6. Provide Context for the Survey Questions

Your survey welcome page should offer background information about the topic being studied and help survey takers understand why certain questions are being asked. This can help to ensure that survey takers are providing responses that are relevant to the topic, which can increase the survey’s overall accuracy and usefulness.

7. Establish Expectations for Participants

The survey introduction can include information about the length of the survey, the estimated time it will take to complete, how many questions there are, and any other requirements or expectations for participation. This can help to ensure that survey takers are prepared and know what to expect, which can increase their likelihood of completing the survey and providing high-quality responses.

If your survey is short and you say so upfront, someone who is busy and would otherwise reject the survey offer may give you their time with the understanding it won’t take long to complete. If your survey is long and will take some commitment, then you’re showing participants that you respect their time (this also weeds out those who might be prone to dropout during a long survey so that your results aren’t skewed.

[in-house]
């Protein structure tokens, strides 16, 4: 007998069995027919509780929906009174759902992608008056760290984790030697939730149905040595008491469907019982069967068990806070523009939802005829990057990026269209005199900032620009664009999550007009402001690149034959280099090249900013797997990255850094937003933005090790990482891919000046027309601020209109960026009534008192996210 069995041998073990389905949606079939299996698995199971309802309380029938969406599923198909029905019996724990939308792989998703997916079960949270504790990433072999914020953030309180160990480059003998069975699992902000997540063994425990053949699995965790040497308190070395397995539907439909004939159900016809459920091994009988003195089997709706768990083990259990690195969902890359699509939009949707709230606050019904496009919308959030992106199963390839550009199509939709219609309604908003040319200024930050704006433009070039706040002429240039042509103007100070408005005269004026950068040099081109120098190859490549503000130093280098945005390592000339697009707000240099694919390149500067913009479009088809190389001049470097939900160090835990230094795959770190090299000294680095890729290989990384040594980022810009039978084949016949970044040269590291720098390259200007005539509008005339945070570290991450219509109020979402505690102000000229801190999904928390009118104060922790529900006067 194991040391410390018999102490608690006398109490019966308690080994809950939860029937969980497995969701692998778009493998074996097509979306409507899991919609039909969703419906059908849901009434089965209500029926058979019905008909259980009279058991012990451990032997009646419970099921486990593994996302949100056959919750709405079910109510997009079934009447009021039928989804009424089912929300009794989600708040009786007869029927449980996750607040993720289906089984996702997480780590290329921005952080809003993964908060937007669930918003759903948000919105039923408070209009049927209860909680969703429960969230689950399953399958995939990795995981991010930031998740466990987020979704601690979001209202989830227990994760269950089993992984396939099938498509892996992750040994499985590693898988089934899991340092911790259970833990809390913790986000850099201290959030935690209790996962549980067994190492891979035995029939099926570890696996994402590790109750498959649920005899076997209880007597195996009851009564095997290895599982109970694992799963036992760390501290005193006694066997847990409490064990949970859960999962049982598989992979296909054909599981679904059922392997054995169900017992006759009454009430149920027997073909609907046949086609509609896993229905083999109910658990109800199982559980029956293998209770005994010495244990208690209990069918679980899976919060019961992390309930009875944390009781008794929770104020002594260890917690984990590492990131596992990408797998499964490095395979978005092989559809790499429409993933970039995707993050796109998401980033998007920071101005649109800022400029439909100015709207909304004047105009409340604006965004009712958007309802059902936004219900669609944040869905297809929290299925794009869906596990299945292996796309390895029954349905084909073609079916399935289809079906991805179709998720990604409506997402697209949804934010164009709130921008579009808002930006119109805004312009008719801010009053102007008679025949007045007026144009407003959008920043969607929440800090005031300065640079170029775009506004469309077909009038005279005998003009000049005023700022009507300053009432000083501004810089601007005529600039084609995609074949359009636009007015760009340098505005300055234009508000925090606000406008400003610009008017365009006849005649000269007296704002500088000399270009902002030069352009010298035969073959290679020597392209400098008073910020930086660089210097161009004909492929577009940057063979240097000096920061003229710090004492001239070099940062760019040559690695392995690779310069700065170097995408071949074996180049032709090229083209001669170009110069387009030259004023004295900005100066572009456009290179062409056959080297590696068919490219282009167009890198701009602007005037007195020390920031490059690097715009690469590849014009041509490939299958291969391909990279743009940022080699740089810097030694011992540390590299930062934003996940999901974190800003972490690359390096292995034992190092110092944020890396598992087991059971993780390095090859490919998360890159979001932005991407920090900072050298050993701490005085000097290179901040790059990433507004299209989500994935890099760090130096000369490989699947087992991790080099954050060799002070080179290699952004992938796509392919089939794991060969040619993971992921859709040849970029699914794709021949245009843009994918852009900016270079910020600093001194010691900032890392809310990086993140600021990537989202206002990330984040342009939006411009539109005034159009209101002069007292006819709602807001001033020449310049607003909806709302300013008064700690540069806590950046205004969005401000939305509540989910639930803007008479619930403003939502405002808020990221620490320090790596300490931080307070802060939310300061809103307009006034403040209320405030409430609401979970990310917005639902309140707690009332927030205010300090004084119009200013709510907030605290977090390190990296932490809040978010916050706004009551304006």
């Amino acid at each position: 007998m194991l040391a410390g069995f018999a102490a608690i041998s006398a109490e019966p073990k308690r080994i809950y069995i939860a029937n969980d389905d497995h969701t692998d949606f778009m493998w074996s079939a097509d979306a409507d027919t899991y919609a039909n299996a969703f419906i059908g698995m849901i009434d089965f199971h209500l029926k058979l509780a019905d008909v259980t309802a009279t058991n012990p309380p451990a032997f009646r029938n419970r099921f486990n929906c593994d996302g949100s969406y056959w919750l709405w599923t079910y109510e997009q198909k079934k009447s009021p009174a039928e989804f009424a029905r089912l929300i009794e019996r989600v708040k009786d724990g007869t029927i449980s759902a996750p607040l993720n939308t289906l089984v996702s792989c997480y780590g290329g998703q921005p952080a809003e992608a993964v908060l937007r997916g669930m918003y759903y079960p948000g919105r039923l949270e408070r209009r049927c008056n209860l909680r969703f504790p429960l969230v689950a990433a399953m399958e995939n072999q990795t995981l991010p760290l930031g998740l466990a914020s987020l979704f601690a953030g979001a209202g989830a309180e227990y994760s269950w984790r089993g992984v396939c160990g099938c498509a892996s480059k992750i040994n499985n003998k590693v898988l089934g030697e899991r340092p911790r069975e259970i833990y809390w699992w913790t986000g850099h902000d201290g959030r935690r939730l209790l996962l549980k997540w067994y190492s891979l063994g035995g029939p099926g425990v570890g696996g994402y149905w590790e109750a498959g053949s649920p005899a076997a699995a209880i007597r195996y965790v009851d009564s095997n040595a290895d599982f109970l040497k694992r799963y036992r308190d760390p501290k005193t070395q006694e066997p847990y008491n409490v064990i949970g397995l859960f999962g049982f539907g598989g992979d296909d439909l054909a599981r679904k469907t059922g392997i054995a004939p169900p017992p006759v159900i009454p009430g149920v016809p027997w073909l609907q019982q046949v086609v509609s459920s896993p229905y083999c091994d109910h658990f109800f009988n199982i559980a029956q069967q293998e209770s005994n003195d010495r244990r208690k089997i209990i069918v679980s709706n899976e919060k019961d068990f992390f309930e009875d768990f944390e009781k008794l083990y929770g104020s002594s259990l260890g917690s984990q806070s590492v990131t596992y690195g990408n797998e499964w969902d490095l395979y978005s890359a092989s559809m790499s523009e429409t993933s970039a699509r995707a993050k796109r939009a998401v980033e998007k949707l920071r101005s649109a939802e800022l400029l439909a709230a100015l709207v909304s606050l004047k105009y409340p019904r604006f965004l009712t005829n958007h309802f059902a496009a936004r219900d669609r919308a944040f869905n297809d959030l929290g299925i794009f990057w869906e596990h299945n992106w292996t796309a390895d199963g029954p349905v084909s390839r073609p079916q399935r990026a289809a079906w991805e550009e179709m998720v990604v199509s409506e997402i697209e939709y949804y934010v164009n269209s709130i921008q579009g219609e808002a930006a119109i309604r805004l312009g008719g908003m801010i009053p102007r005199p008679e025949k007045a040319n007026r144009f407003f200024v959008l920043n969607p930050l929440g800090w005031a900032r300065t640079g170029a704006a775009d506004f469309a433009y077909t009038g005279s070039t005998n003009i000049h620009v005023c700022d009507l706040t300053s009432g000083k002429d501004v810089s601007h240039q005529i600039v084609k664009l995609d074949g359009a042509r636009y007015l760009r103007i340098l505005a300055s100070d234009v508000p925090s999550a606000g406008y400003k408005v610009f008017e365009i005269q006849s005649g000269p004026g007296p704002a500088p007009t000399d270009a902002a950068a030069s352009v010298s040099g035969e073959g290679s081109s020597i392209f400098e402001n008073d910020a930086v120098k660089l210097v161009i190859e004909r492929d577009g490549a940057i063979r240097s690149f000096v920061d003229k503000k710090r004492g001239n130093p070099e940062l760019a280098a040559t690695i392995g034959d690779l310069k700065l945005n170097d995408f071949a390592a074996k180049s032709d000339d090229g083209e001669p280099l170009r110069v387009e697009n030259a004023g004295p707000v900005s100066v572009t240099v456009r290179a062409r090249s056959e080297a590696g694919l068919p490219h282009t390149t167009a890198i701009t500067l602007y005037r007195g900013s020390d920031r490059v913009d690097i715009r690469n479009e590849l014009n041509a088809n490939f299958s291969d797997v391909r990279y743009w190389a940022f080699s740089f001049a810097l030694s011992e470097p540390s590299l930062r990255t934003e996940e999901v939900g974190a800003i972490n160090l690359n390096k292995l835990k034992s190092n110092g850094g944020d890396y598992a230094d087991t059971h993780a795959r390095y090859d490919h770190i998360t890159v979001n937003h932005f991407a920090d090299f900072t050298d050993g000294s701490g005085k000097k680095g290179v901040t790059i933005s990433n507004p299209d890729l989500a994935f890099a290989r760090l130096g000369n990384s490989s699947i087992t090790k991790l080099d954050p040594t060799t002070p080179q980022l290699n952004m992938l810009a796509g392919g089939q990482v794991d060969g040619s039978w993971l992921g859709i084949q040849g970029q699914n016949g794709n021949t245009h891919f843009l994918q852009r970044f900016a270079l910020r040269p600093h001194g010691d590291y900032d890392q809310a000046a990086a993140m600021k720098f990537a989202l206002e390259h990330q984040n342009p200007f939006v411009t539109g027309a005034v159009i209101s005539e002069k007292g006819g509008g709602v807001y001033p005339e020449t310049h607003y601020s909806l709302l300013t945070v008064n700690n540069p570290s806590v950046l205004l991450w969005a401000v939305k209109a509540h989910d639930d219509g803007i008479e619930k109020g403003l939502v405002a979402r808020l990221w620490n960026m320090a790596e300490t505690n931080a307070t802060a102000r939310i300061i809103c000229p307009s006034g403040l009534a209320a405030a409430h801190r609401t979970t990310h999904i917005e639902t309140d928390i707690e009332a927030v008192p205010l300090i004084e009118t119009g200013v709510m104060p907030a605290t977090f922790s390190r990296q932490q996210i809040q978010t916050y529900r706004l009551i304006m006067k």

8. Reduce Survey Bias 

When survey takers are unclear about the purpose of the survey or what kind of information is being sought, they may provide biased or inaccurate responses. The introduction can help to clarify the purpose of the survey and provide context for the questions being asked, which can reduce the likelihood of survey bias and increase the overall accuracy of the survey.

9. Introduce Survey Incentives

If you’re offering survey incentives, you can use your survey welcome page to highlight this. Let participants know what their incentive is (gift card, discount code, etc.) and how they will receive it (a physical card mailed to their address, a discount code emailed after completion of the survey, and so on). Read more about survey incentive pros and cons.

10. Provide Deadlines and Contact Information